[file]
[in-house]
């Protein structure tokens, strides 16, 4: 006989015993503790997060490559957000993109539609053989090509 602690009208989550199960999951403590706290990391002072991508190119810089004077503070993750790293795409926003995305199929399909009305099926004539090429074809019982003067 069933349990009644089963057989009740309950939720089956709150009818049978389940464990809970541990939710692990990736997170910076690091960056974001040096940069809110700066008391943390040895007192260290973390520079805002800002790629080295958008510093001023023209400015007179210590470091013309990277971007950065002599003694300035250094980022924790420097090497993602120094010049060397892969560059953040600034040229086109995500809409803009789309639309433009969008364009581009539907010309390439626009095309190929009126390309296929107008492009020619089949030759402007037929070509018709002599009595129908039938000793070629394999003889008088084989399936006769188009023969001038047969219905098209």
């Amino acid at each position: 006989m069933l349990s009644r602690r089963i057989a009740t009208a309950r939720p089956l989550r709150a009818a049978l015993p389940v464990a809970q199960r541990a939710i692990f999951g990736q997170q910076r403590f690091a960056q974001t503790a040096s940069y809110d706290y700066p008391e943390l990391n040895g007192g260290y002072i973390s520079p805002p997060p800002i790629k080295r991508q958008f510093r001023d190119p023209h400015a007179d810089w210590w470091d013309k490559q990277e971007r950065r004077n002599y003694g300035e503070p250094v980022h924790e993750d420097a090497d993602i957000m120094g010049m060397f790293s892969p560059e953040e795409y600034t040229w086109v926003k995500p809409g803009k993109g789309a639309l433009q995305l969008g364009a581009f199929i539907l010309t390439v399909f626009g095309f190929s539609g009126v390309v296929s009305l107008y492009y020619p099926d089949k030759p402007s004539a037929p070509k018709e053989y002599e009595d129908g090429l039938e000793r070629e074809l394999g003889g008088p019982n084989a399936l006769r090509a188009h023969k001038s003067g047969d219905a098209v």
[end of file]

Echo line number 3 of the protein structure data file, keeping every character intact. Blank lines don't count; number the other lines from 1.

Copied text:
């Amino acid at each position: 006989m069933l349990s009644r602690r089963i057989a009740t009208a309950r939720p089956l989550r709150a009818a049978l015993p389940v464990a809970q199960r541990a939710i692990f999951g990736q997170q910076r403590f690091a960056q974001t503790a040096s940069y809110d706290y700066p008391e943390l990391n040895g007192g260290y002072i973390s520079p805002p997060p800002i790629k080295r991508q958008f510093r001023d190119p023209h400015a007179d810089w210590w470091d013309k490559q990277e971007r950065r004077n002599y003694g300035e503070p250094v980022h924790e993750d420097a090497d993602i957000m120094g010049m060397f790293s892969p560059e953040e795409y600034t040229w086109v926003k995500p809409g803009k993109g789309a639309l433009q995305l969008g364009a581009f199929i539907l010309t390439v399909f626009g095309f190929s539609g009126v390309v296929s009305l107008y492009y020619p099926d089949k030759p402007s004539a037929p070509k018709e053989y002599e009595d129908g090429l039938e000793r070629e074809l394999g003889g008088p019982n084989a399936l006769r090509a188009h023969k001038s003067g047969d219905a098209v």